5 Best Plant Sources of Omega-3 Fatty Acids

5 Best Plant Sources of Omega-3 Fatty Acids

– Omega-3 fatty acids are
important fats that provide many health benefits. The most well known sources are fatty fish and fish oil supplements but of course, that can make it difficult
for vegetarians or vegans or those who don’t like fish
to meet their requirements. So in this video, I’m
looking at five of the best plant sources of Omega-3 fatty acids. (chiming) Now firstly it’s important to
know that of the three types of Omega-3 fatty acids
our plant only contain one type known as
alpha-linolenic acid oil, ALA. ALA is not as active in the
body and must be converted to two other forms of Omega-3 fatty acids, eicosapentaenoic or EPA and
docosaxaenoic acid or DHA to bestow the same health benefits. Unfortunately, your body’s ability to convert ALA is limited. Only about five percent
of ALA is converted to EPA while less than 0.5% is converted to DHA. So for that reason it’s important to eat a variety of the following
foods if you’re only getting your Omega-3 from plant sources. Number one, chia seeds. Chia seeds are known for
their many health benefits. They bring a large
amount of fiber, protein, and ALA Omega-3 fatty
acids which each serve. Just one ounce or 28 grams of chia seeds can meet and exceed your
daily recommended intake of Omega-3 fatty acids, delivering a whopping 4,900 milligrams. The current daily recommended
intake of ALA for adults over the age of 19 is
1,100 milligrams for women and 1,600 milligrams for men so these are really important to add to your diet. Number two, hemp seeds. Hemp seeds are comprised of about 30% oil and contain a good amount of Omega-3s. In fact, each ounce or 28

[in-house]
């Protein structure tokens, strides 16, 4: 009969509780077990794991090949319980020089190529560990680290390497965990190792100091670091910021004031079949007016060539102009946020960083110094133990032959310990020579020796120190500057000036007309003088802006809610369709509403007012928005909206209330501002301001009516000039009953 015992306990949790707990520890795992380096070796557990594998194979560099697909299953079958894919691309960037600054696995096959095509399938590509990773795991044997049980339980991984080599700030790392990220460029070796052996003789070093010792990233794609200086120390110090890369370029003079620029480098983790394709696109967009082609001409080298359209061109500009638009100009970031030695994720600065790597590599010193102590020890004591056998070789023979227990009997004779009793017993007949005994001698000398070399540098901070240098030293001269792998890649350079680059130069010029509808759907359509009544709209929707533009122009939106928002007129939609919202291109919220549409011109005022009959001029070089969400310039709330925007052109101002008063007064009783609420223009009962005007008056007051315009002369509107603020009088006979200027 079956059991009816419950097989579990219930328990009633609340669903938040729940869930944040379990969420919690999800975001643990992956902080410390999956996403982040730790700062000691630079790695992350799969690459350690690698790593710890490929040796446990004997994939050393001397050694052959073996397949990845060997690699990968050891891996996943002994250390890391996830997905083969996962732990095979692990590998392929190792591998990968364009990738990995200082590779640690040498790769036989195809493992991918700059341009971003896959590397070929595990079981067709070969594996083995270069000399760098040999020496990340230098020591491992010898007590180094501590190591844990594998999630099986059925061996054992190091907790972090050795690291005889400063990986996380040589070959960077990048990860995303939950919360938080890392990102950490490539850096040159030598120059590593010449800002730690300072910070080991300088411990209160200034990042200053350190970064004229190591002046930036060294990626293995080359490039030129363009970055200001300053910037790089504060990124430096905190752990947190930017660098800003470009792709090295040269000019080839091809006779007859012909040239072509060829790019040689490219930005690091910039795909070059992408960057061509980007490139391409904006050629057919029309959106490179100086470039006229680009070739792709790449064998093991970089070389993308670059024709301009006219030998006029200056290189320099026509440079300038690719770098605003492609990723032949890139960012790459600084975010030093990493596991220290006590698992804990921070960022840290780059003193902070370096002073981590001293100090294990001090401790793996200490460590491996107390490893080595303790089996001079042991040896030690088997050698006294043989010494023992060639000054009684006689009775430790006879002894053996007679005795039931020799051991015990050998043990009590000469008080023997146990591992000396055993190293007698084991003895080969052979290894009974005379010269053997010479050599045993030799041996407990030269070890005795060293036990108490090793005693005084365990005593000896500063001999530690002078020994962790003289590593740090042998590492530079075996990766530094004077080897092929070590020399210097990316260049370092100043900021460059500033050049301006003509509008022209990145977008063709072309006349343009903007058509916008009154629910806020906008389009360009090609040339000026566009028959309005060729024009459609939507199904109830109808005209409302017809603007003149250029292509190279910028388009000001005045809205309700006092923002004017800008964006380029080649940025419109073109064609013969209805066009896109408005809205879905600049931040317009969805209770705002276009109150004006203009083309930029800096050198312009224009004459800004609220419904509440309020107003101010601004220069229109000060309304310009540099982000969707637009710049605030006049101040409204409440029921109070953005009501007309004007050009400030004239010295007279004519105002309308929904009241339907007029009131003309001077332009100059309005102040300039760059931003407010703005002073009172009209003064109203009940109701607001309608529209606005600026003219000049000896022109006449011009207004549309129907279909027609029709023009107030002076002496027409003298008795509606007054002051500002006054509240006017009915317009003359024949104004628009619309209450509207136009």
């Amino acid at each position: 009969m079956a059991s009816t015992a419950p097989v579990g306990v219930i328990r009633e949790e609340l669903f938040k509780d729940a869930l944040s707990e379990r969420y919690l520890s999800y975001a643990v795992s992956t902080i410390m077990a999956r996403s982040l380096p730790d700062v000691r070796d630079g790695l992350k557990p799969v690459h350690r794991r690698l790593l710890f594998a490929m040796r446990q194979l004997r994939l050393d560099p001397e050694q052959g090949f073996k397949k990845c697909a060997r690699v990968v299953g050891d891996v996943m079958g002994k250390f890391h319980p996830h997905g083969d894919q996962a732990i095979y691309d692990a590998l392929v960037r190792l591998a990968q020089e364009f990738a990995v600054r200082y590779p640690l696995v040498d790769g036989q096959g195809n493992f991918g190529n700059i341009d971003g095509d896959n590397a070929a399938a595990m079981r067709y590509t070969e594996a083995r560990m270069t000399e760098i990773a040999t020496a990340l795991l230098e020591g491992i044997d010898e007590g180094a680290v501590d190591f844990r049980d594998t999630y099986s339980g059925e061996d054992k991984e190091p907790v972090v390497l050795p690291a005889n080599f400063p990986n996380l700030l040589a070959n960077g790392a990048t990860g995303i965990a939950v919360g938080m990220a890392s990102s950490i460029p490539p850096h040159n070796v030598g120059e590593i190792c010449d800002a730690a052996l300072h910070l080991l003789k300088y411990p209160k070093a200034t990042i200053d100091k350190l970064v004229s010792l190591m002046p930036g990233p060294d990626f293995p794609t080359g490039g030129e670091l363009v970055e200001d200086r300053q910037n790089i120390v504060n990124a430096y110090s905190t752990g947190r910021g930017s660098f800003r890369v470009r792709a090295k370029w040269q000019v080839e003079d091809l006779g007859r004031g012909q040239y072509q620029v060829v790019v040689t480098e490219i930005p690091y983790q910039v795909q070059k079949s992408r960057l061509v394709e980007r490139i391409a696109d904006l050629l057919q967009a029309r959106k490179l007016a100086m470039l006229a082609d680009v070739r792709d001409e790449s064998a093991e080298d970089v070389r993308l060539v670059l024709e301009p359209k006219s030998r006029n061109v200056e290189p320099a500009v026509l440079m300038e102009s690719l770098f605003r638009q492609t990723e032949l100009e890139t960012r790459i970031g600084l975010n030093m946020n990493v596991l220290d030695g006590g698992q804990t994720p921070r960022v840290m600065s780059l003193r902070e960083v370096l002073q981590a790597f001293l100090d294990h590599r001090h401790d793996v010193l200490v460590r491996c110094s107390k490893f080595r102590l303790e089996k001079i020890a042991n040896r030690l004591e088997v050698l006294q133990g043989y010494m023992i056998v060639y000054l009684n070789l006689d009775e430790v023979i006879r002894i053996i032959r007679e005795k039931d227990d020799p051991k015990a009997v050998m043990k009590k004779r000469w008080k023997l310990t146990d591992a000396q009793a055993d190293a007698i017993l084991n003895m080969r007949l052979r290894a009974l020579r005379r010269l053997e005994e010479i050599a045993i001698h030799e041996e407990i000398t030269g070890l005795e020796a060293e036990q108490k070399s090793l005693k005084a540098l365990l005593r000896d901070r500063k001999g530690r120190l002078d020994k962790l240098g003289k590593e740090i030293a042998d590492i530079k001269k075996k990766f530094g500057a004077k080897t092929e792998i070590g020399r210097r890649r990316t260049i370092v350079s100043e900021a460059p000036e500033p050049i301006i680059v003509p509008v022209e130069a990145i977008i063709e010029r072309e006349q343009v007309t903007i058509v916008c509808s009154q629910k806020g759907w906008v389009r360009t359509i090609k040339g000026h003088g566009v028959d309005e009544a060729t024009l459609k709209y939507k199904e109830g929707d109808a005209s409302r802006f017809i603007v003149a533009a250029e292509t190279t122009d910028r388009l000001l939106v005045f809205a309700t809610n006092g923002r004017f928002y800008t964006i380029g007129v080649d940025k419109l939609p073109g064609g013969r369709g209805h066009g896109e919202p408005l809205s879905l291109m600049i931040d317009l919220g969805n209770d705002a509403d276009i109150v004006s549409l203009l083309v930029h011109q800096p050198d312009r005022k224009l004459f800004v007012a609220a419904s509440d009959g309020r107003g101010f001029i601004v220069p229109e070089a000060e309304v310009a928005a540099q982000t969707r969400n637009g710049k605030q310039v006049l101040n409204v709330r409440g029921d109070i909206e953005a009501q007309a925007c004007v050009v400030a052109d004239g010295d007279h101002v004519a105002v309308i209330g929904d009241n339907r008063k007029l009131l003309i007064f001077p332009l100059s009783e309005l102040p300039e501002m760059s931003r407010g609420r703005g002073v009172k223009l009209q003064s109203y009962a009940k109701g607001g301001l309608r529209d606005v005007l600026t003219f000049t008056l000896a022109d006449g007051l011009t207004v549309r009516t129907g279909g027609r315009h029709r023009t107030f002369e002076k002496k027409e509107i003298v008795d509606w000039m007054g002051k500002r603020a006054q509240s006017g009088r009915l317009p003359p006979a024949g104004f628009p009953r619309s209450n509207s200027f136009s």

gram serving of hemp seeds contains 6,000 milligrams of ALA. And studies have found that Omega-3s found in hemp seeds could
benefit heart health. They may do this by
preventing the formation of blood clots and
helping the heart recover after a heart attack. Hemp seed oil, which is made
by compressing hemp seeds is also a great way to get Omega-3s. Number three, walnuts. Walnuts are loaded with healthy fats, including ALA Omega-3 fatty acids. In fact, walnuts are 65% fat by weight. Just one serving of walnuts can fulfill an entire day’s requirements
of Omega-3 fatty acids with a single ounce or 28 grams
providing 2,500 milligrams. Now several animal studies
have found that walnuts could help improve brain
health and this is likely due to their high ALA content. Number four, flaxseeds. Flaxseeds are an excellent
source of Omega-3s. One ounce or 28 grams
provides over 6,000 milligrams of ALA which surpasses
your daily requirements. They also pack a good
amount of fiber, protein, magnesium, and magnese so you definitely want to
include these in your diet. Number five, algal oil. Algal oil, which is a type
of oil derived from algae stands out as one of the few
vegan sources of EPA and DHA. Some studies have even
found that it’s comparable to seafood in regard to
nutritional availability of EPA and DHA. Now most commonly
available in soft gel form, algal oil supplements
typically provide 400 to 500 milligrams of combined DHA and EPA. Generally it’s recommended
to get 300 to 900 milligrams of those per day. Algal oil supplements are easy
to find in most pharmacies. Liquid forms are also
available so you can add them to a drink or a smoothie
for a healthy does of fats. So there you have it,
by incorporating a few of the Omega-3 rich foods into your diet that I’ve mentioned
today or by supplementing with plant-based sources of Omega-3s, then it is possible to reach your Omega-3 requirements seafood free. Thanks for watching, make
sure to give this video a thumbs up if you found it informative, and don’t forget to
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8 thoughts on “5 Best Plant Sources of Omega-3 Fatty Acids

  1. yay I'm one of those picky eaters that don't like seafood lol
    Thanks for this lovely video, informative as always <3

  2. Make sure you grind flaxseeds first (coffee grinder works great) right before using. Otherwise, you will get no nutritional benefit from them.

  3. Some ads/discussion about algal oil say that you only need to be concerned with teh DHA content; that EPA is synthesized or otherwise not as important as the DHA content. This is never mentioned with other sources. Can you comment?

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